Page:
“I’m concerned that it would end up creating a product that would not ultimately be implemented due to a whole lot of different reasons,” Signer said. “I would like to think about putting the resources into expanding the full-time staff we have or the constant resources that we have that are dedicated inside the government.” 

Walker also asked why the strategy development process could not be led internally by City staff. Councilor Kathy Galvin said tasking staff with overseeing the development of the strategy at the current moment would be risky, citing the Council’s ongoing search for a permanent city manager who is expected to be appointed by the Council by the end of this year. Galvin added that major changes in the composition of City staff would be possible under a new city manager. 

Galvin said she was concerned by the lack of concrete detail in the proposed strategy, as it does not specifically assert how exactly the strategy will be developed. 

“What I’m not getting enough meat on is the actual content and the breadth and depth of the housing strategy itself,” Galvin said. “It’s not only the housing fund we're talking about, it is tax policy, it is overall approach to future land use planning, it’s relationships with the University and [Albemarle] County.” 

Mathon said the proposal is still abstract to allow for the introduction of recommendations or revisions from the Council as needed while the strategy itself is being jointly developed over the next year. However, Mathon added that there was a general sense of urgency within the community to expedite the strategy development process. 

“There is no silver bullet to solving our affordable housing crisis,” Mathon said. “No one in the country, no city, no state has solved this in any way, shape or form — everyone's challenged by it. There is no single solution that's going to get any city there, including ourselves. It requires every tool possible out there, which includes zoning, land use [and] incentive structures.” 

Interim City Manager Mike Murphy expressed concerns about the proposed plan’s lack of recognition of the massive population growth the City would have to endure in the coming decades if the current affordability rate of 10 percent is doubled or tripled. Currently, the population of Charlottesville is around 50,000 people, and the land area of the City is only 10.2 square miles — one of the smallest independent cities in the Commonwealth of Virginia.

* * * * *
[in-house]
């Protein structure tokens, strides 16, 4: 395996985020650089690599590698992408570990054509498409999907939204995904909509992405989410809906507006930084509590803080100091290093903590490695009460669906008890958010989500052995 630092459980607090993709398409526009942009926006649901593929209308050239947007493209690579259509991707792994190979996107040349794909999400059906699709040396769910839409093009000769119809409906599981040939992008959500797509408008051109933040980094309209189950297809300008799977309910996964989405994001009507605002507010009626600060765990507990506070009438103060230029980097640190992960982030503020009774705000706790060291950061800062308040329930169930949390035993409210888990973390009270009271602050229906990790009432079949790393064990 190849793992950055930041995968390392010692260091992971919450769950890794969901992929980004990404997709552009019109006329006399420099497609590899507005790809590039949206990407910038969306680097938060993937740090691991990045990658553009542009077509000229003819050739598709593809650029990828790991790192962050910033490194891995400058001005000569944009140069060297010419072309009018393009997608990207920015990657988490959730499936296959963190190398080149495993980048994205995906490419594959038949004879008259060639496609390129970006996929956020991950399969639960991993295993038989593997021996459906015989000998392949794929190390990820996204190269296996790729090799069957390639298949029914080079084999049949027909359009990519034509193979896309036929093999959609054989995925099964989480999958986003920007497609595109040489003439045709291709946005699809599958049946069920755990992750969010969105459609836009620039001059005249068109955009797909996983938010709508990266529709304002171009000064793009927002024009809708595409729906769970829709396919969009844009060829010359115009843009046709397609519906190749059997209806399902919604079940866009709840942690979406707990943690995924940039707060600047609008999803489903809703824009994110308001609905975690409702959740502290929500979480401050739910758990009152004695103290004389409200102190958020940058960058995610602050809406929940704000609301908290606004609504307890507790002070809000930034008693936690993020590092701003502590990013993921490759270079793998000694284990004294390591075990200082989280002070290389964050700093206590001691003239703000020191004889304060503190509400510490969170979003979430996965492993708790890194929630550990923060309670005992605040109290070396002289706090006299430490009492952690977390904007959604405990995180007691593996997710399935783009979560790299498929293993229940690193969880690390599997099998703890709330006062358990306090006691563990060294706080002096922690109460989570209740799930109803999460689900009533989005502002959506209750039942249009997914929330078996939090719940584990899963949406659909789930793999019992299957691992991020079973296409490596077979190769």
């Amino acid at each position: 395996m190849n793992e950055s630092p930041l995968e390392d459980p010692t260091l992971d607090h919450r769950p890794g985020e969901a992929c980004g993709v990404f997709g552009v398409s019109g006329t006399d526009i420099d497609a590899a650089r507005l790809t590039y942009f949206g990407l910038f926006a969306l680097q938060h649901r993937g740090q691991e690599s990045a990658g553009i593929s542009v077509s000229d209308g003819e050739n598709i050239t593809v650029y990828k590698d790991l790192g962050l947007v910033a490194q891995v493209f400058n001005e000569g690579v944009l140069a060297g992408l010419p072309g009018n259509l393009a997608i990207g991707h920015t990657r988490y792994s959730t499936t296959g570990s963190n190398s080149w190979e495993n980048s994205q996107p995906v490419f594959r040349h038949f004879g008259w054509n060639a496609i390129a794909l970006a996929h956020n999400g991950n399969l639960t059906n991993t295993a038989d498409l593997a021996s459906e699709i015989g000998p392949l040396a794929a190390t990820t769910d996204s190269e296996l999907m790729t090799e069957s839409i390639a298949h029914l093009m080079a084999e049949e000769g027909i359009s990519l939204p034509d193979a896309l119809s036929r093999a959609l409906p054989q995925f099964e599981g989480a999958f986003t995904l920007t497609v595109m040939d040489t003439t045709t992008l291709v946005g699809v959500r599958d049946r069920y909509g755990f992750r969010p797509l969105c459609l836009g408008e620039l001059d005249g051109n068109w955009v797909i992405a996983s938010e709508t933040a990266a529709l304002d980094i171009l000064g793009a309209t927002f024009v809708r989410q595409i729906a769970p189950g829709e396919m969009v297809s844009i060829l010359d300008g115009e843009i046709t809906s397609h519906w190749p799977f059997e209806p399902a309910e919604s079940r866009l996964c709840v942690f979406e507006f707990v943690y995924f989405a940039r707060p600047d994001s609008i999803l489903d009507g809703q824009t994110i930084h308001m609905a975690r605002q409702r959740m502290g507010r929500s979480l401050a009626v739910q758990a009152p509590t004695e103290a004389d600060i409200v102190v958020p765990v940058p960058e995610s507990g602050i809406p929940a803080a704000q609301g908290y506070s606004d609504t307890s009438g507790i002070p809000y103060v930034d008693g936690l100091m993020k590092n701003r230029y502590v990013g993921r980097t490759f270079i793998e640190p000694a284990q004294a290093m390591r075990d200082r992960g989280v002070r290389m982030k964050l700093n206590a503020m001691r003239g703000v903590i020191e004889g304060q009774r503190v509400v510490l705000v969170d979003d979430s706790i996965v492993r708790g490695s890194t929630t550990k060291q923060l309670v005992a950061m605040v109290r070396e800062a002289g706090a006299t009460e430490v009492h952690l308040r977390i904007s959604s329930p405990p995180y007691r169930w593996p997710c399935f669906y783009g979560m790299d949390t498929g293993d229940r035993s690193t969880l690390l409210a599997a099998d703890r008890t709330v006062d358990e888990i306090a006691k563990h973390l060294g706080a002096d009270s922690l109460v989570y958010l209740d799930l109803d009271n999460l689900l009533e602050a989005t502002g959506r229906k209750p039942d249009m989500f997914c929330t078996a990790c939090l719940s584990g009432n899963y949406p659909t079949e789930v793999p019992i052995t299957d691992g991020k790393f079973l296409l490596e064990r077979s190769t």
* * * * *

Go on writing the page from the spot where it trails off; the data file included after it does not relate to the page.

Mathon said the planned, public work sessions between the Council and HAC, included as part of the approved funds allocation for the strategy, would be instrumental in tackling questions about urban density, population growth, zoning law and land use in relation to affordable housing development. 

Vice Mayor Heather Hill said having a concrete housing strategy in place would aid the City’s government in efficiently allocating funds to affordable housing development in the future, as rough estimates of the total amount of money required could be well over $100,000,000. 

“My fear is that if we don't really invest in this that it's just not going to happen,” Hill said. 

A finalized strategic housing plan is expected to come before the Council for approval by May 2019. 

Earlier in its meeting, the Council also allocated funds to several housing initiatives in the area — including $186,000 for the Piedmont Housing Alliance, $945,000 for the City's subsidized rental assistance program, $585,000 for Habitat for Humanity, $375,000 for the Albemarle Home Improvement Program and nearly $1.5 million for the construction of 48 rent and income restricted units as a part of the latest addition to the 54 existing units at Carlton Views apartments on Carlton Avenue. Construction is expected to be completed by May 2021. 

The Charlottesville Planning Commission is also expected to play a role in developing the housing strategy as it looks to have a draft of the City’s comprehensive plan before the Council for consideration by the end of this year. The completed housing strategy is expected to be incorporated into the final draft of the comprehensive plan by the end of 2019 in conjunction with a rewrite of the City’s zoning laws.